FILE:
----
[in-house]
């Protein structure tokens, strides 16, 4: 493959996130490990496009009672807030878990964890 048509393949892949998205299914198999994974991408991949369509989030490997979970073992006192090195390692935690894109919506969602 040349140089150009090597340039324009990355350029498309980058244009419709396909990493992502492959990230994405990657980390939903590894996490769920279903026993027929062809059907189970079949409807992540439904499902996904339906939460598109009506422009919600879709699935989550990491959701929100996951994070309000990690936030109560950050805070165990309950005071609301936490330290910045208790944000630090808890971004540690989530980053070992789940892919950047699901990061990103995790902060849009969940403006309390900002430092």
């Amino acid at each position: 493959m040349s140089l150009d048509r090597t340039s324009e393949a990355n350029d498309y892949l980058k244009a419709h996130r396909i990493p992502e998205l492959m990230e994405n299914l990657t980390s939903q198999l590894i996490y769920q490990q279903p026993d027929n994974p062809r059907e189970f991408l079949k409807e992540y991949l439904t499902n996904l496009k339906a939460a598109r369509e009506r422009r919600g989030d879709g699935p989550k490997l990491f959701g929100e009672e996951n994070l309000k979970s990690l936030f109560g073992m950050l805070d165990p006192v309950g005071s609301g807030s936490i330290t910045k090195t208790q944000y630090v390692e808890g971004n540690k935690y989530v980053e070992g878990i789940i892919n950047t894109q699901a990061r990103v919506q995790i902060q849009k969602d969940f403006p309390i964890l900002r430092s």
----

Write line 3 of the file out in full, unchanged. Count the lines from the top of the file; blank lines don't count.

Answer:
């Amino acid at each position: 493959m040349s140089l150009d048509r090597t340039s324009e393949a990355n350029d498309y892949l980058k244009a419709h996130r396909i990493p992502e998205l492959m990230e994405n299914l990657t980390s939903q198999l590894i996490y769920q490990q279903p026993d027929n994974p062809r059907e189970f991408l079949k409807e992540y991949l439904t499902n996904l496009k339906a939460a598109r369509e009506r422009r919600g989030d879709g699935p989550k490997l990491f959701g929100e009672e996951n994070l309000k979970s990690l936030f109560g073992m950050l805070d165990p006192v309950g005071s609301g807030s936490i330290t910045k090195t208790q944000y630090v390692e808890g971004n540690k935690y989530v980053e070992g878990i789940i892919n950047t894109q699901a990061r990103v919506q995790i902060q849009k969602d969940f403006p309390i964890l900002r430092s």